I have access to a very large dataset. The data is from MEG recordings of people listening to musical excerpts, from one of four genres. The data is as follows:
- 6 Subjects
- 3 Experimental repetitions (epochs)
- 120 Trials per epoch
- 8 seconds of data per trial at 500Hz (=4000 samples) from 275 MEG channels
So each "example" here is a matrix of size [4000x275], and there are 2160 of such examples, and that's before any feature extraction. The goal is to predict genre based on the brain signal (4-class classification).
Clearly there are some challenging issues here, namely:
- The dataset does not fit in memory
- There will be strong temporal correlations in the data, and the inter-subject variation will be huge. As a result it's not obvious how to split the data
- The signal-to-noise ratio is very low
- It's not obvious what the correct features for a classifier would be
Taking these in turn:
There are various things one can do. Firstly we can safely downsample from 500Hz to ~200Hz, as even taking the Nyquist limit into account, brain activity doesn't really occur at over 100Hz. We could also subsample from the the set of channels (e.g. centre over auditory areas) but we'd rather not do this a-priori, as there may be activity in other areas (frontal etc) that could be of interest. We can probably also drop a portion of the time window. Perhaps only the first 2s is important for the task? It's not really known. Of course everyone will shout "Dimensionality reduction!", but that's not trivial either. Firstly, we'd have to be very careful about our train/test splits (see 2.) and it's also not obvious whether to do this before or after feature generation. Secondly, other than expensive cross-validation, or painstaking visual inspection, there's no obvious way to select either the appropriate method or the appropriate number of dimensions. We could of course just use e.g. PCA, ICA, or random projections and hope for the best ....
This is tricky. If we have successive samples in the training set we are likely to overfit the training set, whereas if we have successive samples split into to the train and test sets we're likely to underfit the training set, but could still overfit the testing set. There seem to be various options here:
- Single Subject Classification. Take each individual subject on their own, and split according to epochs. This should be the easiest task, as we're not trying to predict across brains. Within this one could use the two remain epochs for cross-validation. For completeness one should rotate all combinations. We would simply report the average accuracy over all subjects. Of course we would not expect these models to generalise well at all.
- Within subjects classification. Take all of the subjects together, and split according to epochs. This may in fact be the easiest task, as we will have seen all of the subjects in training. However we probably wouldn't expect the models to generalise well to new subjects. Within this one could use the two remain epochs for cross-validation. For completeness one should rotate all combinations.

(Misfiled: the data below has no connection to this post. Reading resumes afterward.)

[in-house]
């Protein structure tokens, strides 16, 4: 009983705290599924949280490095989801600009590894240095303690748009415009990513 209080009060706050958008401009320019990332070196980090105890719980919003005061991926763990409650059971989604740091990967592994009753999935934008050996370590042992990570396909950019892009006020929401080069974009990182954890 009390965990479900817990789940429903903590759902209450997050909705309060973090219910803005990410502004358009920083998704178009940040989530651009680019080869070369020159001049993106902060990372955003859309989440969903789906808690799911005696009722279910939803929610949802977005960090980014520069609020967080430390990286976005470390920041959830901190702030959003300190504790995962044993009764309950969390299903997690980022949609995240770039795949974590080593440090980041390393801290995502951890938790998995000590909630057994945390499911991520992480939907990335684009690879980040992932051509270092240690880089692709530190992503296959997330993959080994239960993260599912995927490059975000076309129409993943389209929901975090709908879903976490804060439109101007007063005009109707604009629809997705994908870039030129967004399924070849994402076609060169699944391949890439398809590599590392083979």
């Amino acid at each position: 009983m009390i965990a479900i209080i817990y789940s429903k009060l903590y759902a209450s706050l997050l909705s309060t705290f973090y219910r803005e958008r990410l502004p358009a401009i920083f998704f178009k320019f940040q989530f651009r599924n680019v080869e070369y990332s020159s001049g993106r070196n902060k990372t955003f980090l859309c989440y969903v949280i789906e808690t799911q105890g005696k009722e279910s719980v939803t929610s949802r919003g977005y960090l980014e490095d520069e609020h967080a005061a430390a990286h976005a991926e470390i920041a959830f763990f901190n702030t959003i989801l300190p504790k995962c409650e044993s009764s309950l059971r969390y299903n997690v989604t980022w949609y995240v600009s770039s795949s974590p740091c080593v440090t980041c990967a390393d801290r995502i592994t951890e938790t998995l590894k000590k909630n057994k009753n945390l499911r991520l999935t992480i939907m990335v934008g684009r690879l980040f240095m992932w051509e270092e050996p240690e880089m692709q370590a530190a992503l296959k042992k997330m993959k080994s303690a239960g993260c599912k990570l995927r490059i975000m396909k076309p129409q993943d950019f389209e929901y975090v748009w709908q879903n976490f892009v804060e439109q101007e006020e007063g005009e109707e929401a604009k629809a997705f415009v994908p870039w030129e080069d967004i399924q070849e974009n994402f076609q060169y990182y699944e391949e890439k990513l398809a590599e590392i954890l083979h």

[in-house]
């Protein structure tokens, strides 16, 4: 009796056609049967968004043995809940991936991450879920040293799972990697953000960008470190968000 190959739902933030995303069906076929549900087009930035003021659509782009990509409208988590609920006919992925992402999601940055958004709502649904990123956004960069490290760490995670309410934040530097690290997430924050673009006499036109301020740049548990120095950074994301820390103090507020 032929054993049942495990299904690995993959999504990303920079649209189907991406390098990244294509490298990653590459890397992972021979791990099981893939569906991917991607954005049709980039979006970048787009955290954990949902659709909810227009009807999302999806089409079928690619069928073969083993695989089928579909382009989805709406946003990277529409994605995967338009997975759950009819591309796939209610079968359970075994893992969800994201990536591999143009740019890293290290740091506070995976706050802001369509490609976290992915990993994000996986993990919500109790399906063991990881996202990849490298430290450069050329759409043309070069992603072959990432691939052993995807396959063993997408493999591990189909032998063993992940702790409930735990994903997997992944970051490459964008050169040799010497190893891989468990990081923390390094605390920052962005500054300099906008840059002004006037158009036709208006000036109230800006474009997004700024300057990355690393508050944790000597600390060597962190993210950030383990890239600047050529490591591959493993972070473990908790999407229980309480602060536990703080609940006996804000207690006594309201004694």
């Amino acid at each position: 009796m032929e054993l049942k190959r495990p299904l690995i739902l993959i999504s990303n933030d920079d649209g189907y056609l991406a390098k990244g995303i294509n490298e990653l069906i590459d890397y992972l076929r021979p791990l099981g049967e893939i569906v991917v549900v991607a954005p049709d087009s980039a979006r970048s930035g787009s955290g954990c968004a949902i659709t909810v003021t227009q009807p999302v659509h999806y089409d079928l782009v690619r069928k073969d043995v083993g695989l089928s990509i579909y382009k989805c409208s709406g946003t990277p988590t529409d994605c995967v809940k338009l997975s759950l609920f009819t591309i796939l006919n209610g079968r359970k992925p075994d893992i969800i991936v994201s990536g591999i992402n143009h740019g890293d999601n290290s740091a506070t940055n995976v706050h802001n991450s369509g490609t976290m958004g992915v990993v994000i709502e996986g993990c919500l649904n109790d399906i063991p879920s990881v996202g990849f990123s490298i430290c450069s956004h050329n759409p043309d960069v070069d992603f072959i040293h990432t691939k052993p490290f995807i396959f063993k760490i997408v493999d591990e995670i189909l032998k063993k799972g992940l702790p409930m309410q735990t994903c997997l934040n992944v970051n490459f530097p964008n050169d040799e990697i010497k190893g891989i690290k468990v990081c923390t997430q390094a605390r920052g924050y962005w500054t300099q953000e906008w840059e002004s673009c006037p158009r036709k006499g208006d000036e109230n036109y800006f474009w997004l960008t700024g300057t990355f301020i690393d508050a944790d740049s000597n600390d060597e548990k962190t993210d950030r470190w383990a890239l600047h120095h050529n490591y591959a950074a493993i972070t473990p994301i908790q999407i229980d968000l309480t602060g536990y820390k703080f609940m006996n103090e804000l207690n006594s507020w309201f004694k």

- Between subjects classification. Also known as "leave-one-out", where a single subject is taken as test data, and the rest are used for training. We would then rotate through all subjects. Cross-validation would then be performed over subjects. We would expect this to be a much more difficult task, as we are trying to predict on a "new brain" each time. Here we would expect the models to generalise well to the larger population, although there is an issue of test-retest reliability (i.e. how much overfitting is caused by temporal correlations).
This is a classical "needle in a haystack" problem - the actual signal relating to the recognition of musical genre, or any genre-specific processing, is likely to be minuscule compared to the "soup" of activity in the brain. There are also notable artefacts which can only be partially removed (mainly related to movement). Any features that we derive from the data, and any ways in which the data is treated, should avoid destroying part of the signal of interest.
Here one could imagine doing various things. The first would be to simply use the raw data (concatenated into a vector) as the feature vector. I'm not sure how fruitful that is though - I think these vectors would probably be essentially uniformly random. This is then really a signal processing question, but there are some general guidelines one can follow. One is to do standard Fourier Analysis over a sliding window, from where the components can be split into distinct frequency bands (alpha/beta/gamma etc), and statistics of these (mean, std. deviation) can be used as features. Or one could use Wavelets, Hilbert Transforms, or even attempt to look for chaotic attractors. Of course then we have the choice of kernels (linear, polynomial, RBF etc) which multiplies up the number of permutations. Perhaps the best thing to do here is generate as many different feature sets as possible, and then use MKL or boosting methods to combine them together.
How would you approach this kind of dataset (if not this one specifically)? Is there anything I've missed along the way? What is the most likely strategy to succeed, without spending endless amounts of researcher time and computational resources?